Lund’s father died when he was three, and his mother raised him in the farming town of Lebanon, Connecticut, where they didn’t have electricity or running water until he was 10. He spent his time fighting off bullies and hunting in the woods with BBs and .22s or playing cowboys and Indians, and even though he did well enough in school to get into Kenyon College, he dropped out and headed for Miami to join the fight against Castro. “I wanted a little bit of adventure, and I thought Communists were pretty bad guys,” he says. In Miami’s anti-Castro circles, he ran into another adventurer named Bob Brown, about 10 years older and already in and out of the military. Together they came up with a scheme to rescue some refugees from Cuba. The way Brown remembers the story now, they took “this shit-ass 14-foot powerboat with a 1/5-stroke engine” down to Key Largo to rendezvous with some Cubans who were going to bring guns and fuel. But the boat was barely floating, and at the last minute Brown persuaded Lund to jump ship.
The others went on, and the motor died in the middle of the Atlantic. Then Lund enlisted in the Army. He went to Officer Candidate School, jump school and Ranger training and, in 1966, ended up deployed to the jungles of the Mekong Delta, where he quickly learned – just an hour after he got off the helicopter, as he picked up bits of a popular sergeant who had stepped in the wrong place – that he was the kind of guy who becomes very calm in a crisis. Lund loved the adrenaline rush of being in charge of troops at war. Soon the Army made him a recon platoon leader and then, though he was just a second lieutenant, made him a company commander. When the Army tried to rotate him off the field, he wrangled a job running a Special Forces A Camp, the elite of jungle warriors. That’s when he started to take patrols out when it wasn’t his turn, a bad sign indeed. “I liked it so much,” Lund says now, “I realised I was going to get dead.” So he asked the Army to send him to Germany for a change of pace. If he could get just a little break, he’d be good to go. They sent him home. When his duties were fulfilled, he was discharged. He went to Boulder to work for Brown, who had started a tiny publishing company called Paladin that specialised in technical books on war.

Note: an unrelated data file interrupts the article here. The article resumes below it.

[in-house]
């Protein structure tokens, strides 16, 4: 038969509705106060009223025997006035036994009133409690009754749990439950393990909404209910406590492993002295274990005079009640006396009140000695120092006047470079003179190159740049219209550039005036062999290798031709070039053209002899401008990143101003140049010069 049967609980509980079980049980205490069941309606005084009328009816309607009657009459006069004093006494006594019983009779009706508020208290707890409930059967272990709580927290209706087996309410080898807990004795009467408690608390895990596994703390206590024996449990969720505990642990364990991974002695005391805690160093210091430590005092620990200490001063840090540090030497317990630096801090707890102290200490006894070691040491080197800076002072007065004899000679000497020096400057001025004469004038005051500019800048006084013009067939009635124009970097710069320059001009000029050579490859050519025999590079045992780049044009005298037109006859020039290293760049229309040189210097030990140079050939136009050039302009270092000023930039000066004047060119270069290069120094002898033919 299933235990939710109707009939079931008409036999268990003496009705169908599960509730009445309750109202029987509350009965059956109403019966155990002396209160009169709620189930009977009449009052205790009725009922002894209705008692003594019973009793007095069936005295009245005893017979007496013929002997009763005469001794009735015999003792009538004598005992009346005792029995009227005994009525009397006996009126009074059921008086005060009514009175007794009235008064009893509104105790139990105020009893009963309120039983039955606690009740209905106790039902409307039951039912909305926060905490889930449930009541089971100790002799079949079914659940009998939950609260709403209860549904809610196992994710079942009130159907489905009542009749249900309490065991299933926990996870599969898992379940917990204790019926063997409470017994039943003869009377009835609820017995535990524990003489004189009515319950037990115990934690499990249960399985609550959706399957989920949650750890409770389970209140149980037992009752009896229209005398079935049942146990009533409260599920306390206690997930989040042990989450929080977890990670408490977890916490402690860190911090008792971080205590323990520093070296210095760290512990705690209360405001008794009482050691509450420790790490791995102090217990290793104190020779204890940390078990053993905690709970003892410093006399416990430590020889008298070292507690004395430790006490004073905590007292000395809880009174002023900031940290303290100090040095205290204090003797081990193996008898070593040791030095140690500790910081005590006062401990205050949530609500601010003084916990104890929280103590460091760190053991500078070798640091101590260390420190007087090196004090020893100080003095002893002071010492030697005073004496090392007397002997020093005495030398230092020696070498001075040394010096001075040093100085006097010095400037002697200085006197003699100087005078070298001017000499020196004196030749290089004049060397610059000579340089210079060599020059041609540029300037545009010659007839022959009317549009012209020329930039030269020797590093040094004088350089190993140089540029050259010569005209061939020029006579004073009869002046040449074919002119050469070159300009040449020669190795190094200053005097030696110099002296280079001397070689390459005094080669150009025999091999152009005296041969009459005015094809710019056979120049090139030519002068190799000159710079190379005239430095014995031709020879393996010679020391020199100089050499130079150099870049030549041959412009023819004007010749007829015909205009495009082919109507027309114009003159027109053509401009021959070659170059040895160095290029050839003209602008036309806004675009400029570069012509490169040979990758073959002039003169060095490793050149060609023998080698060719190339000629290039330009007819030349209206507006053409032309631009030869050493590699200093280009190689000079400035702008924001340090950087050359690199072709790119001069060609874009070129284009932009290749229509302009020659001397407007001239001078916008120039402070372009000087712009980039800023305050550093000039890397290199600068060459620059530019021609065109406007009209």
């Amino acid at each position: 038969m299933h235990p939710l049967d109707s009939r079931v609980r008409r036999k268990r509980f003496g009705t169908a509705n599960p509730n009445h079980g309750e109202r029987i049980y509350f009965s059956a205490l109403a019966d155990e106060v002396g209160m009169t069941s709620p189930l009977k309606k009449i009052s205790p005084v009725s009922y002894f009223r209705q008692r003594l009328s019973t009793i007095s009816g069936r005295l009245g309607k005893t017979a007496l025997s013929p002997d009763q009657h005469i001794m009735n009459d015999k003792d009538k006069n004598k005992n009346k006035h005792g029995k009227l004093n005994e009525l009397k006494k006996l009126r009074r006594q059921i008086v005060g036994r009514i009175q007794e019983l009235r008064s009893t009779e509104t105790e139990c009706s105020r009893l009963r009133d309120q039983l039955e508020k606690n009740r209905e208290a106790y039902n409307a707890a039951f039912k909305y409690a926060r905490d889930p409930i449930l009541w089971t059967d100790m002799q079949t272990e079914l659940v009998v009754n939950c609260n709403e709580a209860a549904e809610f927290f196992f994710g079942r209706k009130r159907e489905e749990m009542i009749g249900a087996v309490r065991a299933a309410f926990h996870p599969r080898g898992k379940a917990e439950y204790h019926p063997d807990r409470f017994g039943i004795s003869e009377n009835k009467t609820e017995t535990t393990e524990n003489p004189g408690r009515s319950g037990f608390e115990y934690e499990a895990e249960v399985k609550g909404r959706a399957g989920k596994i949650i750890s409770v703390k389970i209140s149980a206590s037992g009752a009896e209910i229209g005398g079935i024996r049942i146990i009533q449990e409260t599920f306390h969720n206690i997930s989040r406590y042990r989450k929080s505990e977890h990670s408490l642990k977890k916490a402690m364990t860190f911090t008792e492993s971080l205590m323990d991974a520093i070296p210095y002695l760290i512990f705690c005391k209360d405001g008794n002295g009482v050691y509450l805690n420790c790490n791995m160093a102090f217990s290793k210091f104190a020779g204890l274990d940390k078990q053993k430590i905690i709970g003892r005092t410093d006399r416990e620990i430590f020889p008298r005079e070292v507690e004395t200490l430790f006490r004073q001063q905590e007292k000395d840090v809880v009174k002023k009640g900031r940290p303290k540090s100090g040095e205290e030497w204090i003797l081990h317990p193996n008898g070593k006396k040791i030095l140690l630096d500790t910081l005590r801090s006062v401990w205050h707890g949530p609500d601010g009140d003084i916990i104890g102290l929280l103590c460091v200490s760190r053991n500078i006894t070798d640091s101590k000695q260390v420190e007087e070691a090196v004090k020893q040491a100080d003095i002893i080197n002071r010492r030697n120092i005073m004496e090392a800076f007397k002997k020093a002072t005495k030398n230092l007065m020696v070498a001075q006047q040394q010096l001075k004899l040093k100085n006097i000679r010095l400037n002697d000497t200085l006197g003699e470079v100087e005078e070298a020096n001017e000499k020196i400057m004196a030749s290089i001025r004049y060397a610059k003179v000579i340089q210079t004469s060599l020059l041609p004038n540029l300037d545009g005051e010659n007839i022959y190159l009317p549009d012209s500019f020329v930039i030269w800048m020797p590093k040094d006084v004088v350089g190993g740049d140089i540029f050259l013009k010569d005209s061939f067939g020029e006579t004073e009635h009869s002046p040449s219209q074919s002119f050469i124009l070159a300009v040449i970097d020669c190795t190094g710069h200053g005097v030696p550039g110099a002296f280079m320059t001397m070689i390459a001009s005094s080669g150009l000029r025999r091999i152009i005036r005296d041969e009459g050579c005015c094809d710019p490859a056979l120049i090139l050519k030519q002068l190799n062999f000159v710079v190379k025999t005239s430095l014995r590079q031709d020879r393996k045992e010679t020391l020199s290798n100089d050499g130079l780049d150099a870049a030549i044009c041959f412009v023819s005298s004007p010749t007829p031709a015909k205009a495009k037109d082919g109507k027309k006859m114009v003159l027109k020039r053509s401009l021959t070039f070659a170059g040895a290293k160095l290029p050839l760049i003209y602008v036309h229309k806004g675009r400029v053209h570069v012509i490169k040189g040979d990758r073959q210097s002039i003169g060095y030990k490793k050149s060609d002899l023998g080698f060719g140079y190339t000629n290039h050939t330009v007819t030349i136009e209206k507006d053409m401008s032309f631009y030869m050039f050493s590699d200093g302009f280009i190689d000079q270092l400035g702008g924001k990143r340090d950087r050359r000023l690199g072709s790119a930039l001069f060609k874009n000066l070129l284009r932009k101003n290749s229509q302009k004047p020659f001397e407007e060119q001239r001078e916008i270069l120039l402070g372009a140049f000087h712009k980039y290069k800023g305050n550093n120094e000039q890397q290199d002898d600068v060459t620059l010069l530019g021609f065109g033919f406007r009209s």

Lund figured he’d help out for a year or two. A few years later Lund bought Paladin, and Brown went off to start Soldier of Fortune magazine. They still came together over mutual interests such as the war in El Salvador, where Brown and his magazine staff were working as advisors and Lund got his last armed march through the jungle. “I was accredited as a photojournalist,” Lund tells the snipers, “but I took an M-16 off a dead guerilla.” “Can’t hurt to have it,” Reichert says. Ah, the good old days.
Now it’s time to shoot up a car. From atop a hill a thousand yards across a green field, the car looks brand-new. But it’s such a lemon, the snipers had to tow it here. The owner wants it destroyed. “Prepare to engage engine block,” Reichert jokes. Once again, Lund’s cameras are rolling. Reichert is on his knees in the grass, spotting for Gilliland and Furlong, who are in the spread-eagle-on-your-belly sniper stance. “I’ve never ever had a fucking Barrett work,” Gilliland says of his gun. “Really? It was working for me this morning.” “I saw ya! I thought, Well, maybe I’m not just manning up on it.” “Maybe you’re limp-dicking it.” “It kept getting up and in my shoulder.” “You need to eat more.” “That thing’s a piece of shit. Fuck Ronnie Barrett.” Boom! Boom! Boom! Boom! goes the .50-calibre Barrett. After the shoot the snipers go down to inspect the car, with the camera crew following. The block is pierced, the engine blown, the doors have holes. But sadly, no glass is broken.“That’s what you get for giving me a shitty gun!” Gilliland looks through the window at a long crease the .50 left when it skimmed across the car seat. “That’s a killing round,” he says, his voice sombre with respect. Why a killing round? Because the .50 cal is just so big, he says. That crease on the seat looks like nothing, just a scratch; it didn’t even cut through the fabric. It looks as if it would have nicked whoever was sitting back there on the back of the thighs – nothing too serious, just a little amateur liposuction. But that would describe only the “primary wound channel,” Gilliland explains. That’s the size of the mass of metal – not much bigger than a pencil – that pushes through the flesh. But what you don’t see is the secondary wound channel. “Something that big, moving that fast, it just explodes stuff away from it.”